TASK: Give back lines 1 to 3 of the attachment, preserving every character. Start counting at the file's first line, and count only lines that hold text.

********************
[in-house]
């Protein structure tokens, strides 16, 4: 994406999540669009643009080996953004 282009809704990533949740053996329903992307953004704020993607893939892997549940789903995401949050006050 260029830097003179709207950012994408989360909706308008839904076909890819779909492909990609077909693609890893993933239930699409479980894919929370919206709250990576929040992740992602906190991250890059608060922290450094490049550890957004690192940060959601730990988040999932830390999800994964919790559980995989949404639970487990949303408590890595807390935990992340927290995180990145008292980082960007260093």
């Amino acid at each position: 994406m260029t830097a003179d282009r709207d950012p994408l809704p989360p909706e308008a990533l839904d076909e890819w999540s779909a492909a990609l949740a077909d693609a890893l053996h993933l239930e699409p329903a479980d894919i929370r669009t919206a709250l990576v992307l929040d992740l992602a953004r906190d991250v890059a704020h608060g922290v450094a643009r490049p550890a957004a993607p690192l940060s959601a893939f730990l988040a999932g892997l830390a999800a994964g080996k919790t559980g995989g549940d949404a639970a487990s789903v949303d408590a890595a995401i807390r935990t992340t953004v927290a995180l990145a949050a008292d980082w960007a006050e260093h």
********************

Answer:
[in-house]
């Protein structure tokens, strides 16, 4: 994406999540669009643009080996953004 282009809704990533949740053996329903992307953004704020993607893939892997549940789903995401949050006050 260029830097003179709207950012994408989360909706308008839904076909890819779909492909990609077909693609890893993933239930699409479980894919929370919206709250990576929040992740992602906190991250890059608060922290450094490049550890957004690192940060959601730990988040999932830390999800994964919790559980995989949404639970487990949303408590890595807390935990992340927290995180990145008292980082960007260093």
């Amino acid at each position: 994406m260029t830097a003179d282009r709207d950012p994408l809704p989360p909706e308008a990533l839904d076909e890819w999540s779909a492909a990609l949740a077909d693609a890893l053996h993933l239930e699409p329903a479980d894919i929370r669009t919206a709250l990576v992307l929040d992740l992602a953004r906190d991250v890059a704020h608060g922290v450094a643009r490049p550890a957004a993607p690192l940060s959601a893939f730990l988040a999932g892997l830390a999800a994964g080996k919790t559980g995989g549940d949404a639970a487990s789903v949303d408590a890595a995401i807390r935990t992340t953004v927290a995180l990145a949050a008292d980082w960007a006050e260093h």